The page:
In the months leading up to the Paterson strike, the local labor movements had taken a keen interest in a successful textile strike that had just taken place in Lawrence, Massachusetts. Drawing inspiration from that outcome, they began to mobilize with the goal of improving the wages and working conditions of silk workers in Patterson. In recent years, the introduction of women and children into the workforce had depressed industry wages, just as technological advances reduced the need for skilled labor. As a result, increases in worker productivity led neither to higher salaries nor a shorter workday.

Big Bill Haywood in Paterson

Wobblies did not have a strong presence in Paterson before the strike. As mobilization began, however, they sent in experienced organizers from out-of-town to assist in the development of strategy and to take the sort of vocal, public role that, by inviting retribution and arrest, might imperil the livelihood of local workers. These Wobbly veterans included founding member Bill Haywood and Elizabeth Gurley Flynn, who, at twenty-two years of age, had already been a member for six years. Their role was not to lead, but to advise workers in organizing and in educating their colleagues so as to increase membership ranks and improve collective decision-making. Thanks to these efforts, the number of affiliated Wobblies in Paterson increased by 9,000 during this period. Different members had different gripes against their employers, depending on their position and skill-level. Ultimately, however, they settled on a common set of demands that included: minimum age restrictions, an eight-hour workday, and the elimination of multiple-loom systems.

Elizabeth Gurley Flynn

The backlash against the strikers was not long in coming. On the first day of the strike, Elizabeth Gurley Flynn was arrested for inciting violence through speech. More arrests would follow, totaling over 2,200 by the time the strike concluded six months later. Among those arrested was Greenwich Village writer John Reed, who had been invited to meet the strikers by Haywood, a recent neighborhood acquaintance.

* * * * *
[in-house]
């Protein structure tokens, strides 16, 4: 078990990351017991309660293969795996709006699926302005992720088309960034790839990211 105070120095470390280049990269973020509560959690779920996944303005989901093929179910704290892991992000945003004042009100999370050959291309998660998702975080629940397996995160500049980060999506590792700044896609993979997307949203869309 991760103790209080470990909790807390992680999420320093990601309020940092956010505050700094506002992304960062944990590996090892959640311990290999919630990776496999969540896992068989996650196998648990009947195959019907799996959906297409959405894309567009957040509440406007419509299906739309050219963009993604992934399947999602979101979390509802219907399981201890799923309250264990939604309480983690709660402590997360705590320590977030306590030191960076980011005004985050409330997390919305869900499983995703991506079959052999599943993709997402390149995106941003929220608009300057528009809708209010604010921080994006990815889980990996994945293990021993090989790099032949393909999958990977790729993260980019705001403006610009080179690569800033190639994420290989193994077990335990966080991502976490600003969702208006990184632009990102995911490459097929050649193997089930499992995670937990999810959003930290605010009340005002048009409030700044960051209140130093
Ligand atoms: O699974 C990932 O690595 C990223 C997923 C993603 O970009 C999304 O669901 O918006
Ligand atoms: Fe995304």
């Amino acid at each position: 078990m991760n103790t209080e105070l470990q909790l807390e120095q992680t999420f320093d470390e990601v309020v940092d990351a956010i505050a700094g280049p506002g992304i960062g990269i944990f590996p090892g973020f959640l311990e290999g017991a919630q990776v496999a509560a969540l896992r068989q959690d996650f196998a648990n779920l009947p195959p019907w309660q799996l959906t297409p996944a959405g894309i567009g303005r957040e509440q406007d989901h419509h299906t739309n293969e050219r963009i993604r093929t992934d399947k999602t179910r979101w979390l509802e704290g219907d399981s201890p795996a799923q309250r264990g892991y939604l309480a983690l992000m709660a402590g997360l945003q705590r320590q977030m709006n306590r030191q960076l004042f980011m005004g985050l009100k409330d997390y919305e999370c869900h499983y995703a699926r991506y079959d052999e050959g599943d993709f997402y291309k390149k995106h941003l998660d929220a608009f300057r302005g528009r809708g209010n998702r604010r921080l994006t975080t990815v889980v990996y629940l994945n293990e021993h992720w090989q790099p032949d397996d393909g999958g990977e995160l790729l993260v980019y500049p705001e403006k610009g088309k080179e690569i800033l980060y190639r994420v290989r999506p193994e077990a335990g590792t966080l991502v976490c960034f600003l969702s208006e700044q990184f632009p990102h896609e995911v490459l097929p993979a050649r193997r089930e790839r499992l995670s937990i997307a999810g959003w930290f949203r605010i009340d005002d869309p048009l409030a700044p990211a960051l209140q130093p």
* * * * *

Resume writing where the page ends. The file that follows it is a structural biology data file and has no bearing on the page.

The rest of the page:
John Reed

Asked at the sentencing to state his profession, Reed replied “poet”— an answer that did not ward off incarceration. Although he only spent four days behind bars, Reed emerged committed to the strikers’ campaign. Three months on, the strike was suffering from lack of funding and publicity. The idea arose at one of Mabel Dodge’s salon gatherings to address these problems by holding a pageant. Reed took that idea and ran with it, both directing the pageant and writing its script.

Although the pageant lost money, it succeeded in attracting media attention and radicalizing audience members. Ultimately, however, it did not avert the defeat of the strike, which had spurred industrialists into setting aside their rivalry and banding together to face down the threat posed by the shut down. Some scholars credit this defeat for the Wobblies’ failure to gain further traction in the east part of the country. Still, the organization survived and continued to have a substantial impact out west. At its height, in the late 1910s, the union had about 150,000 members. In subsequent years, schisms weakened the group; and the first and second Red Scares all but crippled it. For their part, the Greenwich Village intellectuals who collaborated with the Wobblies gradually drift away from them. By the time they were done, however, they had left behind their own impressive list of progressive accomplishments. You can learn more about some of those here.